Physical and Neurologic Examination

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Chapter 12 Physical and Neurologic Examination

Recent advances in medical technologies and changes in health care systems have dramatically altered the practice of medicine and the physician-patient relationship. One consequence of these changes, unfortunately, is that the physical examination is no longer the focus of many physician-patient encounters and is often overlooked when important clinical decisions are made. In the field of spinal surgery, the widespread availability of neuroimaging of the spinal column and modern health care policies regulating coverage of elective surgery are two factors that have contributed to this change. Patients who are often referred for their initial consultation with their MRI “in hand” worry more about the radiologist’s interpretation of the scan than their symptoms. In many instances, patients are required to consult with multiple surgeons and receive conflicting recommendations regarding the appropriateness of surgical treatment. In this environment, it is essential for the surgeon to place a priority on the fundamentals of history taking and the neurologic examination to establish good rapport with patients and guide them in choosing the best therapy.

History Taking

A surgeon’s ability to efficiently obtain a thorough history is the cornerstone of treating patients with spinal disorders. The foundation of good history taking lies in being a good listener. Communicating a genuine interest in the patient and a willingness to offer both surgical and nonsurgical treatment are of paramount importance. This is true in both straightforward and complicated patients (such as those suffering from chronic pain syndromes). Using simple, open-ended questions early in the interview allows patients to articulate their perception of the problem and helps the physician identify treatment goals. The physician can then ask a patient more focused questions to obtain the necessary information to formulate a preliminary differential diagnosis. For example, asking the patient to point to the area of maximum pain and to trace the pattern of their pain or paresthesia often yields valuable diagnostic information.

Careful review of the patient’s past medical history is important to uncover conditions with symptoms commonly seen in patients with spinal pathology. Diabetes, peripheral vascular disease, inflammatory arthropathies, and neoplastic disorders are common examples. Any history of trauma involving the spine and related surgical procedures should be noted, in addition to injuries involving the shoulder, hip, and long bones. Unrecognized compression neuropathies secondary to casting, for example, can subsequently be confused with radiculopathy. Retroperitoneal hematoma may present as a femoral or an upper lumbar radiculopathy.1 It is also important to inquire about a history of any psychiatric disorders and pain syndromes associated with joints, muscles, or connective tissues. Fibromyalgia and reflex sympathetic dystrophy can alter perioperative pain management and may require additional attention. Inquiry about smoking history is also important because smoking has been demonstrated to increase the incidence of pseudarthrosis compared with nonsmoking.2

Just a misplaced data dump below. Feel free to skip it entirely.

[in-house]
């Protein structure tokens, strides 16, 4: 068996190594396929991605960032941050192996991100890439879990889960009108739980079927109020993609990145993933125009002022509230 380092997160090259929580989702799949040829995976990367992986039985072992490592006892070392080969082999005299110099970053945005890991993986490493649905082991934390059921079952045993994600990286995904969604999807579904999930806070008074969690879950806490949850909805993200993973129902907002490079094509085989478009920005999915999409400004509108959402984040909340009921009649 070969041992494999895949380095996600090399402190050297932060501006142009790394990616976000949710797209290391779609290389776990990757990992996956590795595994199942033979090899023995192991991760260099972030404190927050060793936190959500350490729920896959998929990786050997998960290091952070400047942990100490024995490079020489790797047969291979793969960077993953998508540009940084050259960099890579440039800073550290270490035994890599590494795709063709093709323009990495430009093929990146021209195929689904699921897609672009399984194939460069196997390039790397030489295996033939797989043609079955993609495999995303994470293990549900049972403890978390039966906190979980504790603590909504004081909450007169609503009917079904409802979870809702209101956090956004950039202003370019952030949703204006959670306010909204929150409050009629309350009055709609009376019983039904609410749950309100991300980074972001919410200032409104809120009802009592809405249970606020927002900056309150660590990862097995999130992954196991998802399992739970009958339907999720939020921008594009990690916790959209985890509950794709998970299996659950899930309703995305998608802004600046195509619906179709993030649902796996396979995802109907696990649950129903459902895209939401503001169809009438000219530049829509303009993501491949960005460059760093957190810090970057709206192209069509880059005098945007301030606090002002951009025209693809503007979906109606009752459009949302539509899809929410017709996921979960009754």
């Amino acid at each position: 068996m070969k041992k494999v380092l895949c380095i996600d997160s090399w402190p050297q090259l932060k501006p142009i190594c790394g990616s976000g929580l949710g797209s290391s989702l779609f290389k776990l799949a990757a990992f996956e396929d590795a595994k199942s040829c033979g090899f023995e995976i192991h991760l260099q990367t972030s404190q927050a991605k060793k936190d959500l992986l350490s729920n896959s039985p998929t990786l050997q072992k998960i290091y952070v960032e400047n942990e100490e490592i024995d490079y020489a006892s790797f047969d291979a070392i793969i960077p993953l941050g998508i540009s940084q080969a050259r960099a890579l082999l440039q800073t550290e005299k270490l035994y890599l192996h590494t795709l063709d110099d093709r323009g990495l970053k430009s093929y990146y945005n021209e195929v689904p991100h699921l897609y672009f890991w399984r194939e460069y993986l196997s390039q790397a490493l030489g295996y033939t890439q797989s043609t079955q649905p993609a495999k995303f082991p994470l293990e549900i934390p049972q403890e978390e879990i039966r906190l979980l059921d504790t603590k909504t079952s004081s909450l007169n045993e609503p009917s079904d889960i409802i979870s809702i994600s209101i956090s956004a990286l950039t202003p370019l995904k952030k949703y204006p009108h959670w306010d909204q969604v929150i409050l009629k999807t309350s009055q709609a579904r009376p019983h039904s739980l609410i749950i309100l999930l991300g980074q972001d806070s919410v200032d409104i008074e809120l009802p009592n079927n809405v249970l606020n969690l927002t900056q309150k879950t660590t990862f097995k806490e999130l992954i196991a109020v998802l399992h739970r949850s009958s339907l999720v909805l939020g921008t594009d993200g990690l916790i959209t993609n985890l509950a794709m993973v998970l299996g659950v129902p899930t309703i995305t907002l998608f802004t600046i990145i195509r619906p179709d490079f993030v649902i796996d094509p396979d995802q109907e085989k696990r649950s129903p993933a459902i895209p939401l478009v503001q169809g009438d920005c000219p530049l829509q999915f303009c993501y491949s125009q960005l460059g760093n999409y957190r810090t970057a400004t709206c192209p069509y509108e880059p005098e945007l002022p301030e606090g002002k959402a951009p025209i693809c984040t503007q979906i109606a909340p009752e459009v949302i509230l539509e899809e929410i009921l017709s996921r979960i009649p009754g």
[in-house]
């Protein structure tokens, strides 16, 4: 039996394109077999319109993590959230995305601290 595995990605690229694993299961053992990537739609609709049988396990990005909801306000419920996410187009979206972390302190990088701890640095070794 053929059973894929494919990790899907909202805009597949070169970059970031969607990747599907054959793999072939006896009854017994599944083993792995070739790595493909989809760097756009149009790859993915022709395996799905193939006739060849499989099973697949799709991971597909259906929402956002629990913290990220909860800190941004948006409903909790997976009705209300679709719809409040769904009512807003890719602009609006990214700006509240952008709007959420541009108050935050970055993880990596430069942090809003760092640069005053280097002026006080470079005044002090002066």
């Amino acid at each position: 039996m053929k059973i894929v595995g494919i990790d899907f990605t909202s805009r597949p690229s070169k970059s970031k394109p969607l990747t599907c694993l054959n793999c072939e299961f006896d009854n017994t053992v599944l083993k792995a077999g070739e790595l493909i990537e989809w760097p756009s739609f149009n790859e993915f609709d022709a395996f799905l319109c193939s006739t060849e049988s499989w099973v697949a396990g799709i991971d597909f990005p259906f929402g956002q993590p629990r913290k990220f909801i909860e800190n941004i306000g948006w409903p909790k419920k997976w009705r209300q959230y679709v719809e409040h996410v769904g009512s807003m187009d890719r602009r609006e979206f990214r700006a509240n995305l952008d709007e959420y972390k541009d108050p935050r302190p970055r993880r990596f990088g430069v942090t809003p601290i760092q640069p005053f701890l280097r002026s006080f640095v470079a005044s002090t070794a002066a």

Taking a good history regarding pain associated with spinal disorders deserves special attention. Radicular pain tends to be constant but may be exacerbated by movement or Valsalva maneuvers. The pain occurs in the distribution of the affected nerve root and may have dysesthetic qualities. Mechanical back pain resulting from degenerative disc disease, spondylotic changes of the facets, or gross instability from trauma or cancer tends to be worse with movement and relieved with rest. The pain associated with neurogenic pseudoclaudication is typically an aching or cramping pain in the buttocks, thighs, or legs that becomes worse with standing and walking short distances and is relieved with bending, sitting, or reclining. Pain or paresthesia in the hands that awakens the patient at night and is relieved by shaking the hand is a red flag for nerve entrapment. Pain or paresthesia radiating to the upper extremities that is associated with medial scapular pain is more likely to be radicular in origin.

It is noteworthy that not all patients in neurosurgical consultation have neurologic disease processes. Other etiologies mimicking neurologic syndromes must be considered.

Components of the Neurologic Examination